If it is true that the Russian ambassador to France said Friday morning that Bashar al-Assad is ready to step down ‘in a civilized manner,’ it is a sign that even he sees the logistical writing on the wall. (Don’t have confirmation as of this writing.)

The refugee problem is growing by leaps and bounds. Thousands of Syrians are said to be streaming into Lebanon, Jordan and Syria. (Jordan has maintained its open border policy and is setting up camps for the Syrians, contrary to what I mistakenly reported yesterday [note to self: twitter is unreliable if not corroborated]. Even before the recent, dramatic events, the UNHCR was reporting that the number of refugees seeking assistance had tripled since April, to 120,000. If the regime and the fighting are emptying out Damascus, that number could easily grow by a factor of 10.

Reports speak of the refugees lacking bread. Any major conflict situation produces problems of child abandonment and rape. There is a great deal of human suffering going on in Syria, and it will be a challenge to a world community already suffering compassion fatigue and undergoing continued economic hardship at home.

20 Responses

  1. Dear Professor Cole

    There is an old saying in the military that everyone wants to be a strategist but real men want to do logistics. That is, “The aspect of military operations that deals with the procurement, distribution, maintenance, and replacement of materiel and personnel.” Border crossings are pivotal to this sector of war-making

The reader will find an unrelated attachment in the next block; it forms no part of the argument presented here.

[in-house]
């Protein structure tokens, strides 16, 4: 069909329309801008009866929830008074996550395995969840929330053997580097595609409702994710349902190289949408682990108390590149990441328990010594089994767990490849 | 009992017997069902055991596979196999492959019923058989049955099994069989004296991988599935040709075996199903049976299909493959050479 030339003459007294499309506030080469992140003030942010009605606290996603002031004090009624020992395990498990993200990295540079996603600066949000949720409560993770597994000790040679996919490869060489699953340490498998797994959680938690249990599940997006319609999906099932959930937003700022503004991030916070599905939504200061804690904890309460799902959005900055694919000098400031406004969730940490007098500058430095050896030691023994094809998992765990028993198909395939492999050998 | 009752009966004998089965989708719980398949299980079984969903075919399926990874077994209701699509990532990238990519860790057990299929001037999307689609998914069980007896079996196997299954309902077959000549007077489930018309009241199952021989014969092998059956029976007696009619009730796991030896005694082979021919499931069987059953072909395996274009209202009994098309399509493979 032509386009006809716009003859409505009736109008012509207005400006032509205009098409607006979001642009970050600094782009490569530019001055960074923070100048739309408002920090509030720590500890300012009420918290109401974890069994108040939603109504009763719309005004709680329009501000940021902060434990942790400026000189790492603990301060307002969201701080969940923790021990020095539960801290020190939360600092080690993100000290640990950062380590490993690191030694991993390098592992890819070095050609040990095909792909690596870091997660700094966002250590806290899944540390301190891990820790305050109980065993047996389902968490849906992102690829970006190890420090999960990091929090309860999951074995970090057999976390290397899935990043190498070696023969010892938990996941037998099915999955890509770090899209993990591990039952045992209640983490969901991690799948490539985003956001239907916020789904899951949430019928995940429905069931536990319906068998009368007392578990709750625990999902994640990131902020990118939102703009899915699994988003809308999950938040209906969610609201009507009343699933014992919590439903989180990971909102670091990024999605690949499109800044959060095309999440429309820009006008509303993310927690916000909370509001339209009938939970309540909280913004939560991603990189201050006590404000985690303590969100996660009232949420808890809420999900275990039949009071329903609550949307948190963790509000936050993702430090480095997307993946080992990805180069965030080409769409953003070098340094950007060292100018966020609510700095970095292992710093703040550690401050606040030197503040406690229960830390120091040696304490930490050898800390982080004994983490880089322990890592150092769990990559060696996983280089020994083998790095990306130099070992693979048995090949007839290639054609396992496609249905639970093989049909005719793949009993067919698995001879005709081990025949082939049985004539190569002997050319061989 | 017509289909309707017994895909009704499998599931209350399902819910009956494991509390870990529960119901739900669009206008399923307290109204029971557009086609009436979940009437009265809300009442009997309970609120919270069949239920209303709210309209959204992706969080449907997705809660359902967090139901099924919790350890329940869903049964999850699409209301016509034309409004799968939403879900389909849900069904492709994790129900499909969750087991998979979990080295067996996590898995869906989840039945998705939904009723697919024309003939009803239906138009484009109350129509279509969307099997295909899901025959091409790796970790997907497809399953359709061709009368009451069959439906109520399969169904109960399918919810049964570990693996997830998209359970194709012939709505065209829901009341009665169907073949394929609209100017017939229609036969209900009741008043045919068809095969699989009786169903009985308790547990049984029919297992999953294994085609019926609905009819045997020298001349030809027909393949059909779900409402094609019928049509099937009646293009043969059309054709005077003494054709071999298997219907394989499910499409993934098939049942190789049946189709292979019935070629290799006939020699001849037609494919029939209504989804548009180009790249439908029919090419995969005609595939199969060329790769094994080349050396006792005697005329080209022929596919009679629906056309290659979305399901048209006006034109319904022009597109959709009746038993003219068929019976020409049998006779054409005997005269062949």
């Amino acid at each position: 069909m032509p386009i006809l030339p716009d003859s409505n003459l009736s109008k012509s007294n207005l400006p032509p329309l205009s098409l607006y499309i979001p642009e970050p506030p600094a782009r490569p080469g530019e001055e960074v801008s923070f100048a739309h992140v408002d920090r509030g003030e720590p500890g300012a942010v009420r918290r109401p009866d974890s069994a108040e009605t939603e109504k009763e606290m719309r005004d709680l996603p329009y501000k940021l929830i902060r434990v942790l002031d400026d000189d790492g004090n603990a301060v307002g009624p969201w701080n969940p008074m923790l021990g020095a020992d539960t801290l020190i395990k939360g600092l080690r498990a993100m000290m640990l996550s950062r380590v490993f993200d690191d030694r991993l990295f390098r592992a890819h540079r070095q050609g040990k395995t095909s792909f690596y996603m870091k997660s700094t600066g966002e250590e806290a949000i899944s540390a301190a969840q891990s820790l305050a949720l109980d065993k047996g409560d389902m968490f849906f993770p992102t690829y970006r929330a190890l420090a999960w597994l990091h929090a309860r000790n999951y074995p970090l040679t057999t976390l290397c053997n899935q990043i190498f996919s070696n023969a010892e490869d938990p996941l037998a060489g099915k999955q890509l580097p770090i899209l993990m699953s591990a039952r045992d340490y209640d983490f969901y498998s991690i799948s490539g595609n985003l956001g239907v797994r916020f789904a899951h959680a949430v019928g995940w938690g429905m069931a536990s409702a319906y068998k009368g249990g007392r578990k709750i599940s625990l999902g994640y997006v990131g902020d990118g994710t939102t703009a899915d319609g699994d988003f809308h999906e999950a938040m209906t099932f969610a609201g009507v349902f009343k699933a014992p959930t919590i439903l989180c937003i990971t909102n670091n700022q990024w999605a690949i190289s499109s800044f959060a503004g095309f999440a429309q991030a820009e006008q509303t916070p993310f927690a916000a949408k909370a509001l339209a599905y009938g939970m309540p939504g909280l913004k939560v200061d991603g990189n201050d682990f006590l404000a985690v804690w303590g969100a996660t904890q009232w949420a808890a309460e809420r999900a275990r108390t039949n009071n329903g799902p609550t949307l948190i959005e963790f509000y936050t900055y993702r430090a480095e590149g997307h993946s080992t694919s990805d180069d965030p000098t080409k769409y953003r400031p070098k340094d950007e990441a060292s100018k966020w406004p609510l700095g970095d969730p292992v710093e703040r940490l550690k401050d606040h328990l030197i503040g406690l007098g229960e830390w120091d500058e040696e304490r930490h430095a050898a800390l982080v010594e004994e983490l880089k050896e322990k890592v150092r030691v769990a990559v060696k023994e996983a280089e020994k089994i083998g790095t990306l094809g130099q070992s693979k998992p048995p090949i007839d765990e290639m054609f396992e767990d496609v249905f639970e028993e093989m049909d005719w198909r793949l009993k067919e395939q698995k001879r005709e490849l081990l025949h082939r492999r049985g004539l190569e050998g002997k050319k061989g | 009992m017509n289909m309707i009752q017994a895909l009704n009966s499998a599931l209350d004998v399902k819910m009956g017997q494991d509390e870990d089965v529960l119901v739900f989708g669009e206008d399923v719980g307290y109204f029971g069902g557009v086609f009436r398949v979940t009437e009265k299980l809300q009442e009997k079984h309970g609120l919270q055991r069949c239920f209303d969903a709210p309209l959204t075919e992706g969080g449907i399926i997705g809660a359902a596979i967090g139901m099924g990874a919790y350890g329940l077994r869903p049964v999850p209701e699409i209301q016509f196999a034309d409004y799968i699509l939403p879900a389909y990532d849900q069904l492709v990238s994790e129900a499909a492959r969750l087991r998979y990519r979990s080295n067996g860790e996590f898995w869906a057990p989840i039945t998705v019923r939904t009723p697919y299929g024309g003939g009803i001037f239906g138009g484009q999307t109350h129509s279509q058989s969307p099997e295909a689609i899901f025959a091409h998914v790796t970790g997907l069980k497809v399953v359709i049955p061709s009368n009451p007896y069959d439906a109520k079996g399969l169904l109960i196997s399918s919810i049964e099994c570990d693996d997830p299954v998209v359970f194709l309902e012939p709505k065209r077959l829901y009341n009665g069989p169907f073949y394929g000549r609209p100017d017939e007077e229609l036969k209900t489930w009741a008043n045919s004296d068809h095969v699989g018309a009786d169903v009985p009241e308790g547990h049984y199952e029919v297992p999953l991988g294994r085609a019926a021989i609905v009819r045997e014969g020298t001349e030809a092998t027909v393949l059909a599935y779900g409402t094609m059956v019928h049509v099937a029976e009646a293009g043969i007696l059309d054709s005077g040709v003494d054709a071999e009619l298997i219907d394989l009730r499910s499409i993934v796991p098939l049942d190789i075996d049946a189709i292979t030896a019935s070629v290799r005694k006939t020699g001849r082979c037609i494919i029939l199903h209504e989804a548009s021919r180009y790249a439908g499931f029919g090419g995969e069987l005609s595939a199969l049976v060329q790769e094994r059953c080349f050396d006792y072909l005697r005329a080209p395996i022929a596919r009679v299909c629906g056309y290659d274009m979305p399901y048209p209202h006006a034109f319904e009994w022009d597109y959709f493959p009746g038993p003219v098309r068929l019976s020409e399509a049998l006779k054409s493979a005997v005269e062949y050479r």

Correct.

    The counter to this is now ambushes of the trucks carrying reinforcements and ammunition for the rebels.

    The rebel supply lines are still too long.

  2. The Syrian-Iraqi border is long and open, and the FSA can’t close it. The main road from Baghdad to Damascus does not go through Abu Kamal, but through Rutba.

    Even if the FSA is able to hold on to the border posts. It is not certain that they held Bab ul-Hawa yesterday for longer than it took to make the video. The BBC correspondent on the Turkish side of the border later on heard no activity at all (though it is true that the two border posts are separated by 3 km).